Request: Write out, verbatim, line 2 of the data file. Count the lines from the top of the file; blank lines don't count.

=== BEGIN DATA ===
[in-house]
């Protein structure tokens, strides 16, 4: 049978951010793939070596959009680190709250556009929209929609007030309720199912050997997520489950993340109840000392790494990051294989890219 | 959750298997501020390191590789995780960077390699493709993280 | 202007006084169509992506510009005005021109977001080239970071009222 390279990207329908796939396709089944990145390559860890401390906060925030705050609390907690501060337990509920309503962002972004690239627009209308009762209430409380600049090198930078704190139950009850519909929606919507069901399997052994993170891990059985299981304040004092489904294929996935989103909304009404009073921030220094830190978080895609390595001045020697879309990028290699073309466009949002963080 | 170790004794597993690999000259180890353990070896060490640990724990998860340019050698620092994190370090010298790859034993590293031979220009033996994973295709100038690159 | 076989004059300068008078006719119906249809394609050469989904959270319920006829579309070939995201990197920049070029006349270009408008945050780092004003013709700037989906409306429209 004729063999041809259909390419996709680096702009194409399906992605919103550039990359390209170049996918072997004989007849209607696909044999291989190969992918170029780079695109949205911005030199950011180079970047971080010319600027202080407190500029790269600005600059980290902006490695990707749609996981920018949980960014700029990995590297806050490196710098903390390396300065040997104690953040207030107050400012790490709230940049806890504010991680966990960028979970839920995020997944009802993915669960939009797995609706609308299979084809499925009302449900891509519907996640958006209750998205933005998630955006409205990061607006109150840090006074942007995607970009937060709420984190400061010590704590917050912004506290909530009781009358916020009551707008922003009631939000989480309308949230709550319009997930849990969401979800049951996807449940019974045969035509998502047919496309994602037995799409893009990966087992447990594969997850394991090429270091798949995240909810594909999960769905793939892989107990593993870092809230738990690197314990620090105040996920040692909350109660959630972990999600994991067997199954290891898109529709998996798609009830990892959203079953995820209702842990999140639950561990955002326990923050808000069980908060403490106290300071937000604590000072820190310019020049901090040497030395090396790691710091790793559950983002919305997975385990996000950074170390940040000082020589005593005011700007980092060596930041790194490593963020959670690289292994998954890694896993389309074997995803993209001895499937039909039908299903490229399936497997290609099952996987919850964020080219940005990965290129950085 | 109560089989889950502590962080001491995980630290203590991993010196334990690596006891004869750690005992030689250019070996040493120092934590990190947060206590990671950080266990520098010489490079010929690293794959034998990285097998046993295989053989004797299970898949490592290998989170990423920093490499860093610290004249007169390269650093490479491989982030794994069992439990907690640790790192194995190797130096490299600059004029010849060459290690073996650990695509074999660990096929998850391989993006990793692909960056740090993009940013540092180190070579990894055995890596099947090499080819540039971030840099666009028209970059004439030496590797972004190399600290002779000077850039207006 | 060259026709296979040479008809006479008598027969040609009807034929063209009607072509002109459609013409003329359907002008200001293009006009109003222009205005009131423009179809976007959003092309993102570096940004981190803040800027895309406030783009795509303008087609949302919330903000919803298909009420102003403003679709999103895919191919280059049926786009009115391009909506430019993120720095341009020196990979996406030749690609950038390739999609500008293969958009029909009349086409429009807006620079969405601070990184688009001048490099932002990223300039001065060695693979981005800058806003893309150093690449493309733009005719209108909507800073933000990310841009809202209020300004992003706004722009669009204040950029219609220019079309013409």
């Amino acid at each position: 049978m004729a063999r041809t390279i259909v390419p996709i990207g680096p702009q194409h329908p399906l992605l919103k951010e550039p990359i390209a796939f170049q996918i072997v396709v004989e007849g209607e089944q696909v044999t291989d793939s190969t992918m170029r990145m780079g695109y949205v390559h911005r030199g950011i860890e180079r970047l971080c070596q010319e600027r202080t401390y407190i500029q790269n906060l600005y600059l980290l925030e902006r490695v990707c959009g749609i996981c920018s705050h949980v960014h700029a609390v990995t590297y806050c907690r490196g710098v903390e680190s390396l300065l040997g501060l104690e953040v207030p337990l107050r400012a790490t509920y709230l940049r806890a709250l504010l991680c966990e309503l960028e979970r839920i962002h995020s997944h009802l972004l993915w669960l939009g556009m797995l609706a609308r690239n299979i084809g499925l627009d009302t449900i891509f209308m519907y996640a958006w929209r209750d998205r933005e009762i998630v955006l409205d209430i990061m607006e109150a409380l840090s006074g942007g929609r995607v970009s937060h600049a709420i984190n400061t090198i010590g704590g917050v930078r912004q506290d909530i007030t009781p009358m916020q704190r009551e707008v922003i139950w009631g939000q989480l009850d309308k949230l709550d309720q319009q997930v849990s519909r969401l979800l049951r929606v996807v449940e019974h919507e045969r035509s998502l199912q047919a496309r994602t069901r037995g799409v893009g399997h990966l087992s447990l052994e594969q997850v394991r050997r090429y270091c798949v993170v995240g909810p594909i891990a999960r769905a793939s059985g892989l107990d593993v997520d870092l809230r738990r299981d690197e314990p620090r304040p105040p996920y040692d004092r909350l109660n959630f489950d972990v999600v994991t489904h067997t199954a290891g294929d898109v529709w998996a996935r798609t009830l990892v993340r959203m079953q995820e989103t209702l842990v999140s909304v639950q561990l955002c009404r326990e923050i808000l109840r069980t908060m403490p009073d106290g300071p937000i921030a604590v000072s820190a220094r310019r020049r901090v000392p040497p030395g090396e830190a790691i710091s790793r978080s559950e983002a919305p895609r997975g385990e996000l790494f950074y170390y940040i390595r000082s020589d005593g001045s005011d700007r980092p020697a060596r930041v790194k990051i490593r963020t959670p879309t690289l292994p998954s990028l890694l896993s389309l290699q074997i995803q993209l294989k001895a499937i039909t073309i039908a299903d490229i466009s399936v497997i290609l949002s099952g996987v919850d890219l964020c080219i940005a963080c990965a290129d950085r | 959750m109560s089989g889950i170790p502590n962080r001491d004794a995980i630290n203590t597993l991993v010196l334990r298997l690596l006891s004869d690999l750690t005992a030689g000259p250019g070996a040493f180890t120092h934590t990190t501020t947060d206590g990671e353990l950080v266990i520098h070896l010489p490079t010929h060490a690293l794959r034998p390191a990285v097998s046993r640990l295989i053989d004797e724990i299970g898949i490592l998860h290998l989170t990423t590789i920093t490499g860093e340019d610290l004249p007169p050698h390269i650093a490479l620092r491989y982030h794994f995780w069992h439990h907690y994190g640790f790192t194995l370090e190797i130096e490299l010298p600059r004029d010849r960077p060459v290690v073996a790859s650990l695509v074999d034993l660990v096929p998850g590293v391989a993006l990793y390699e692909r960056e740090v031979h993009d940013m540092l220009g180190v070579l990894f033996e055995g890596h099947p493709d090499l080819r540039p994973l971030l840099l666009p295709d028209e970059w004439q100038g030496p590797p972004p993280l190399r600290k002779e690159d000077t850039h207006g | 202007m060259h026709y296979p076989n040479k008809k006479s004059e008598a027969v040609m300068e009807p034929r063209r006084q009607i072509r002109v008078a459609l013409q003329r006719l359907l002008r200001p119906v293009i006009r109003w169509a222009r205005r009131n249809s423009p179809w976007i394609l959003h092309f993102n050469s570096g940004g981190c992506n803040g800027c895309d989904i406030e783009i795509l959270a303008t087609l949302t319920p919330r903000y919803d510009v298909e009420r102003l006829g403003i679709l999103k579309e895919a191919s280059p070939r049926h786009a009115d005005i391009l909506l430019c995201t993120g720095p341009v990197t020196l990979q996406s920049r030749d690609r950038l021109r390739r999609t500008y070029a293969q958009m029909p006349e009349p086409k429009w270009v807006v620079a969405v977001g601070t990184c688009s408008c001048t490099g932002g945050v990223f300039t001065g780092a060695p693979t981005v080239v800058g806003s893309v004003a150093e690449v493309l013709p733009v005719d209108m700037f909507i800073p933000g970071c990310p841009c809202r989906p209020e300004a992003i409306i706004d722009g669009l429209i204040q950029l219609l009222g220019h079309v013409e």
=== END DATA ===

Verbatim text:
């Protein structure tokens, strides 16, 4: 049978951010793939070596959009680190709250556009929209929609007030309720199912050997997520489950993340109840000392790494990051294989890219 | 959750298997501020390191590789995780960077390699493709993280 | 202007006084169509992506510009005005021109977001080239970071009222 390279990207329908796939396709089944990145390559860890401390906060925030705050609390907690501060337990509920309503962002972004690239627009209308009762209430409380600049090198930078704190139950009850519909929606919507069901399997052994993170891990059985299981304040004092489904294929996935989103909304009404009073921030220094830190978080895609390595001045020697879309990028290699073309466009949002963080 | 170790004794597993690999000259180890353990070896060490640990724990998860340019050698620092994190370090010298790859034993590293031979220009033996994973295709100038690159 | 076989004059300068008078006719119906249809394609050469989904959270319920006829579309070939995201990197920049070029006349270009408008945050780092004003013709700037989906409306429209 004729063999041809259909390419996709680096702009194409399906992605919103550039990359390209170049996918072997004989007849209607696909044999291989190969992918170029780079695109949205911005030199950011180079970047971080010319600027202080407190500029790269600005600059980290902006490695990707749609996981920018949980960014700029990995590297806050490196710098903390390396300065040997104690953040207030107050400012790490709230940049806890504010991680966990960028979970839920995020997944009802993915669960939009797995609706609308299979084809499925009302449900891509519907996640958006209750998205933005998630955006409205990061607006109150840090006074942007995607970009937060709420984190400061010590704590917050912004506290909530009781009358916020009551707008922003009631939000989480309308949230709550319009997930849990969401979800049951996807449940019974045969035509998502047919496309994602037995799409893009990966087992447990594969997850394991090429270091798949995240909810594909999960769905793939892989107990593993870092809230738990690197314990620090105040996920040692909350109660959630972990999600994991067997199954290891898109529709998996798609009830990892959203079953995820209702842990999140639950561990955002326990923050808000069980908060403490106290300071937000604590000072820190310019020049901090040497030395090396790691710091790793559950983002919305997975385990996000950074170390940040000082020589005593005011700007980092060596930041790194490593963020959670690289292994998954890694896993389309074997995803993209001895499937039909039908299903490229399936497997290609099952996987919850964020080219940005990965290129950085 | 109560089989889950502590962080001491995980630290203590991993010196334990690596006891004869750690005992030689250019070996040493120092934590990190947060206590990671950080266990520098010489490079010929690293794959034998990285097998046993295989053989004797299970898949490592290998989170990423920093490499860093610290004249007169390269650093490479491989982030794994069992439990907690640790790192194995190797130096490299600059004029010849060459290690073996650990695509074999660990096929998850391989993006990793692909960056740090993009940013540092180190070579990894055995890596099947090499080819540039971030840099666009028209970059004439030496590797972004190399600290002779000077850039207006 | 060259026709296979040479008809006479008598027969040609009807034929063209009607072509002109459609013409003329359907002008200001293009006009109003222009205005009131423009179809976007959003092309993102570096940004981190803040800027895309406030783009795509303008087609949302919330903000919803298909009420102003403003679709999103895919191919280059049926786009009115391009909506430019993120720095341009020196990979996406030749690609950038390739999609500008293969958009029909009349086409429009807006620079969405601070990184688009001048490099932002990223300039001065060695693979981005800058806003893309150093690449493309733009005719209108909507800073933000990310841009809202209020300004992003706004722009669009204040950029219609220019079309013409």